Ask Sean YouTube Channel
Free Therapeutic Advice for Anonymous Questions About Life, Relationships and Being Human.
Welcome! You might be arriving here directly from YouTube, or you may be a client (or potential client) just exploring the Transitions website. Regardless, I am glad you are here! The Ask Sean YouTube Channel is where I engage with anonymous questions about the challenges of being human and learning to grow, heal and flourish. These videos are not meant to be therapy, or a replacement for therapy—if you are here seeking counseling services please see the New Client page, or my tips for choosing a counselor. If this is your 1st time submitting an anonymous letter for Ask Sean, or if it has been a while since your last letter, please review the Guidelines below.
Note: If you are experiencing a mental health emergency please call 911 (or equivalent for your locale), try some of the community emergency resources, or visit your nearest hospital emergency room.
- Your letter is anonymous, which means you will not receive a reply.
- Anything you write to me may be quoted exactly, or altered for clarity, readability, etc. at my discretion. Thus, do not write anything you are not comfortable being shared with the world via YouTube. Do not share your full name, and certainly feel free to refer to yourself and others via initials, first name only, nicknames, etc.—whatever feels best for protecting your privacy and anonymity.
- While I aim to give a video response to every letter received I cannot guarantee a response (nor the timing of a response).
Tell me the story your letter is embedded in. Where were you? What kind of day were you having? What sorts of feelings and thoughts were you having before, during, and after the occurrence of whatever has prompted your letter. How was your body feeling (pay attention to things like changes in tension and energy)? Who are the key characters in the story, and what is your relation to each? All of this is less about sharing exact detail, and more about giving me a “feel” for your experience. You might find it helpful to write your letter as though you were telling your story to a friend or family member. I would also encourage you to share your own thoughts and reflections regarding why you are struggling, feeling stuck, etc. in the ways that you are, as well as any ways you have made sense of the focus on your letter thus far.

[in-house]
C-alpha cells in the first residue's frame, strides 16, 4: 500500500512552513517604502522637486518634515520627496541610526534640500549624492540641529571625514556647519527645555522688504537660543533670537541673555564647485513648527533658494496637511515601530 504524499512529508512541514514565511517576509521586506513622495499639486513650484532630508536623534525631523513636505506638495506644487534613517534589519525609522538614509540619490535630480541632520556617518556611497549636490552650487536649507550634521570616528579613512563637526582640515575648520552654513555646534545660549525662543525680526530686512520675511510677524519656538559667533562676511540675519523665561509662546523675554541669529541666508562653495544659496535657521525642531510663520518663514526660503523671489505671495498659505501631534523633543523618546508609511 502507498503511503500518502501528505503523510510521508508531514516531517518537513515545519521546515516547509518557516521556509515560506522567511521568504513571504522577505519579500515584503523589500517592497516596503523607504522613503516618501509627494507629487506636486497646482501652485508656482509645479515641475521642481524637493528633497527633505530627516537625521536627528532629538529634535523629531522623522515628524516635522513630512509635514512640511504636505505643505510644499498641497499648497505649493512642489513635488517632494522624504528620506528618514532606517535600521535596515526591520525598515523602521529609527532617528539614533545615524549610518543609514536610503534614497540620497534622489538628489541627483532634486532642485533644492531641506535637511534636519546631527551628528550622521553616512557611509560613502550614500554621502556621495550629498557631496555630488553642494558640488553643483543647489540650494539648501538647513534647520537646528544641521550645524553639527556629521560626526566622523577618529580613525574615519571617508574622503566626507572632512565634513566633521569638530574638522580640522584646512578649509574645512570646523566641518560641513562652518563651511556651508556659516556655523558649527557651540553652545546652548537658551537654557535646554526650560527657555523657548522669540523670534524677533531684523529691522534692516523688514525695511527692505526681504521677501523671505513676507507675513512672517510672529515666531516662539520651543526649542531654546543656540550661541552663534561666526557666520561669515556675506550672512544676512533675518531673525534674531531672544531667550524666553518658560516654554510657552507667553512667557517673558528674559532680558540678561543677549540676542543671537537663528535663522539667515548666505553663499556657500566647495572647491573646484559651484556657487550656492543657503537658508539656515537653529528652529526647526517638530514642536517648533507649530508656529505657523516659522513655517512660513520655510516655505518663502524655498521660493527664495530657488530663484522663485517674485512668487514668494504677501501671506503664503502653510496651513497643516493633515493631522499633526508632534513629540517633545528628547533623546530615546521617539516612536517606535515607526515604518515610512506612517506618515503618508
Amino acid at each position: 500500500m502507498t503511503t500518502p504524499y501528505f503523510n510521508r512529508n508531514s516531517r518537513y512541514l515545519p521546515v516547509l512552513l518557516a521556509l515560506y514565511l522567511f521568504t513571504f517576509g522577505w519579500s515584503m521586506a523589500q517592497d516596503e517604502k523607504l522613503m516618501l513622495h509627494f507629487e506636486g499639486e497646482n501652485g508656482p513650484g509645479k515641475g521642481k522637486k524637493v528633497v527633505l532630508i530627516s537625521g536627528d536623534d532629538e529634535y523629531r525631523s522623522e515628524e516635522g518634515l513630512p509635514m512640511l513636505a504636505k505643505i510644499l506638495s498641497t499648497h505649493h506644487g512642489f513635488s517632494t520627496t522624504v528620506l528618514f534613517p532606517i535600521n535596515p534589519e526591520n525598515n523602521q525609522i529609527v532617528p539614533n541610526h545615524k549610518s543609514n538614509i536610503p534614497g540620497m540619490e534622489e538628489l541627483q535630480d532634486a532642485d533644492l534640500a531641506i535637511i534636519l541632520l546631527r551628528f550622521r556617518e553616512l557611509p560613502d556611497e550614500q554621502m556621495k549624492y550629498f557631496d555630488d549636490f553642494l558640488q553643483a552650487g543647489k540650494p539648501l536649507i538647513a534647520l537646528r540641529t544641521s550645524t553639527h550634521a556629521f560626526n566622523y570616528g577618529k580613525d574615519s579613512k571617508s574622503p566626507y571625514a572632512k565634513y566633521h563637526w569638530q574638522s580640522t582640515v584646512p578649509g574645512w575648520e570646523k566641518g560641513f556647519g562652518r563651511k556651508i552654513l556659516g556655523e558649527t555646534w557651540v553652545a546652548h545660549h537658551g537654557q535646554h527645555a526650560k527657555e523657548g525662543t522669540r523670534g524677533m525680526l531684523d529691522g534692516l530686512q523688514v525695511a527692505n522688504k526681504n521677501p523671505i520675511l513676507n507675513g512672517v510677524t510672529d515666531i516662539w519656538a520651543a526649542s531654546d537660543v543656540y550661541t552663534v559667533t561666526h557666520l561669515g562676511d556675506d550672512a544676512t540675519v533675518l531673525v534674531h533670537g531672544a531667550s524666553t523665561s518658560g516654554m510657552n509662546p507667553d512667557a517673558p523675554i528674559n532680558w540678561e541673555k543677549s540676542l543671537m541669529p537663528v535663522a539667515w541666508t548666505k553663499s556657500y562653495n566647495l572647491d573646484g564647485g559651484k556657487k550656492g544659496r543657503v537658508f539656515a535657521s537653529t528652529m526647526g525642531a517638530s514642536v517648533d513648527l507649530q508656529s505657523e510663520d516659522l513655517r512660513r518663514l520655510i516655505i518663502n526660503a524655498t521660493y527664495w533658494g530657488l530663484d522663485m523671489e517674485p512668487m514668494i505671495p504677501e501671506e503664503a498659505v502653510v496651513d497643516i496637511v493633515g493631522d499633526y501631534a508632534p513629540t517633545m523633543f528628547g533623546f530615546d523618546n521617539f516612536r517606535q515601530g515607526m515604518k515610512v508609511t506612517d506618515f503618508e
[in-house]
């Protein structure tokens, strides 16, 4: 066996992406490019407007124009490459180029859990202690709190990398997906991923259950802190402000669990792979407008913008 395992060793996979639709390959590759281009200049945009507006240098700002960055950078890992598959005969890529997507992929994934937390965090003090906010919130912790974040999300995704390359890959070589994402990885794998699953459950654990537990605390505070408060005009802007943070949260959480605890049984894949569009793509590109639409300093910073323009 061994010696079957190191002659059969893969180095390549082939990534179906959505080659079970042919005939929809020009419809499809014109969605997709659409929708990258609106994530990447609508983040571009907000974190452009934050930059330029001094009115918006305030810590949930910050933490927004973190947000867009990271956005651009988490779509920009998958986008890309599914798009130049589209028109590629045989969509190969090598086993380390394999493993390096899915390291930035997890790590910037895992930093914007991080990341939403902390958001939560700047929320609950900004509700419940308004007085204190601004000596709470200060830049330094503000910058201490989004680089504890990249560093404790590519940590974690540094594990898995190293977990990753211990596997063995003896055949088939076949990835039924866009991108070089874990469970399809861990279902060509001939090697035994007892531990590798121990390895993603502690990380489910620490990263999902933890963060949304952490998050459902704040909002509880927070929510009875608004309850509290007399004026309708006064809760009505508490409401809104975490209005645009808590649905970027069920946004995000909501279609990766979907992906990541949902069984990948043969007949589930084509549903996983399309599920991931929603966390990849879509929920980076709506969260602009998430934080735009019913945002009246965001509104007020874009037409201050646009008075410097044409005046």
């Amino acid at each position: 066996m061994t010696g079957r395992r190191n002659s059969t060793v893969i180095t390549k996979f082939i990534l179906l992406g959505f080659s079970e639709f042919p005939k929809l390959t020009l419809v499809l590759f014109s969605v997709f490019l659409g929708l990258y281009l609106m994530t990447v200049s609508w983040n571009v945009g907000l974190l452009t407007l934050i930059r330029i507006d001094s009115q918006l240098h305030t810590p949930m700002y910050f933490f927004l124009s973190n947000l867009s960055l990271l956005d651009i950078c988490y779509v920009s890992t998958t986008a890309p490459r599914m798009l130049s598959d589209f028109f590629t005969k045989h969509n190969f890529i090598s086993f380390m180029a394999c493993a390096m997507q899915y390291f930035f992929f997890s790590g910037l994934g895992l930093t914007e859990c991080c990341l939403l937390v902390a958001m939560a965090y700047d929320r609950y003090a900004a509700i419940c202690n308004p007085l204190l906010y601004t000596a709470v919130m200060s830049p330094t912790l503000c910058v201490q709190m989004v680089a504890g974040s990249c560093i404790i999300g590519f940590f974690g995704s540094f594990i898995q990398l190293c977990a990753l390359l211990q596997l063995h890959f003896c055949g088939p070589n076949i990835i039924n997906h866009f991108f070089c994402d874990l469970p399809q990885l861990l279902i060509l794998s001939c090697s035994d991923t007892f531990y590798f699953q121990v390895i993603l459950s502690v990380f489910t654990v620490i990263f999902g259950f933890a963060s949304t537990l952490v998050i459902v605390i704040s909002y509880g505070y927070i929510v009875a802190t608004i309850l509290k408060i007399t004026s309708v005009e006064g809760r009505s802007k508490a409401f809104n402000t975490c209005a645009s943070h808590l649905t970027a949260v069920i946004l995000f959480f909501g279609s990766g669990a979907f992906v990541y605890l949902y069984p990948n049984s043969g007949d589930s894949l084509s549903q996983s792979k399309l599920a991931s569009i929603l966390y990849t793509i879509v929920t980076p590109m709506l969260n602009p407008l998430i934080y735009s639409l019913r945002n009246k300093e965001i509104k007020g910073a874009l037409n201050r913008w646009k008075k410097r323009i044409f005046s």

I welcome letters from anyone. However, if you are a current/previous client then I recommend that you bring your questions directly to me in your next counseling session. Ask Sean is intended to be a resource for those who do not have me as their counselor—it is a way for me to offer some help and guidance to many more people than I can realistically see as clients. So if you are one of my clients (current or past) just schedule a counseling session and we can talk through your question(s) together in real time.
Regardless of whether you are a client or not, you are welcome to share Ask Sean with others whom you feel might resonate with or benefit from my YouTube videos or from getting to write an anonymous letter. Simply point them to www.AskSean.org/YouTube which will automatically redirect them to the YouTube Channel (and www.AskSean.org, which redirects to this current page).
Fellow counselors, helpers and leaders are welcome to pose questions too regarding the people you are trying to guide and support. Whether you are a mental health worker, a pastor, a teacher, a medical professional or a leader in your organization, you are working with people and thus may have challenging dynamics and situations which you would like my input on. Obviously, in writing your letter you will need to be particularly circumspect in the details you share, but as I have recommended above, focus on the feel of whatever patterns, behaviors and situations with others you are finding challenging to navigate. In addition to offering some possibilities of what might be going on with whomever you are trying to help, I can also potentially offer you some things to consider regarding how the other person’s struggles may be intersecting with your own (which is often a part of where we get stuck when trying to help other people).